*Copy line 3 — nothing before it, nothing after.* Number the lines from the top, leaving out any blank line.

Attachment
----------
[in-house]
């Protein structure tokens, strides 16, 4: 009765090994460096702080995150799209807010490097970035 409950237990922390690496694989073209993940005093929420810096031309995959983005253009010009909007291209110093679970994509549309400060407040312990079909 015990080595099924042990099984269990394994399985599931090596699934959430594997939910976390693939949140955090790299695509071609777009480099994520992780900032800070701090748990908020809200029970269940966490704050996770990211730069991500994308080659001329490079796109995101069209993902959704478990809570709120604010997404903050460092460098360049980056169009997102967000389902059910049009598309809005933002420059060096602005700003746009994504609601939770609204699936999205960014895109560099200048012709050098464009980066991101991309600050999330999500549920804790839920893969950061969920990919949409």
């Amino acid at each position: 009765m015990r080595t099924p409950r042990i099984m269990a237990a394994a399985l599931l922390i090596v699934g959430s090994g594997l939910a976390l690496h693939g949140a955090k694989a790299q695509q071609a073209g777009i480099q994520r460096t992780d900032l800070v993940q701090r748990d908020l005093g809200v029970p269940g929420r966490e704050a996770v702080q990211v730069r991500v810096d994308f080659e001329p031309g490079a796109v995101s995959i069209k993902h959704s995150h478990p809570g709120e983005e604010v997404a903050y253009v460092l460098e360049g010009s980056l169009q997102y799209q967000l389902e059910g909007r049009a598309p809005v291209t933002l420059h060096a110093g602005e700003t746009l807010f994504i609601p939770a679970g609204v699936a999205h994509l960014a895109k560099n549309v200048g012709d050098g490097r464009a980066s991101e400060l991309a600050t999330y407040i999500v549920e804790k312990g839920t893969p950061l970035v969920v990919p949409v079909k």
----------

């Amino acid at each position: 009765m015990r080595t099924p409950r042990i099984m269990a237990a394994a399985l599931l922390i090596v699934g959430s090994g594997l939910a976390l690496h693939g949140a955090k694989a790299q695509q071609a073209g777009i480099q994520r460096t992780d900032l800070v993940q701090r748990d908020l005093g809200v029970p269940g929420r966490e704050a996770v702080q990211v730069r991500v810096d994308f080659e001329p031309g490079a796109v995101s995959i069209k993902h959704s995150h478990p809570g709120e983005e604010v997404a903050y253009v460092l460098e360049g010009s980056l169009q997102y799209q967000l389902e059910g909007r049009a598309p809005v291209t933002l420059h060096a110093g602005e700003t746009l807010f994504i609601p939770a679970g609204v699936a999205h994509l960014a895109k560099n549309v200048g012709d050098g490097r464009a980066s991101e400060l991309a600050t999330y407040i999500v549920e804790k312990g839920t893969p950061l970035v969920v990919p949409v079909k």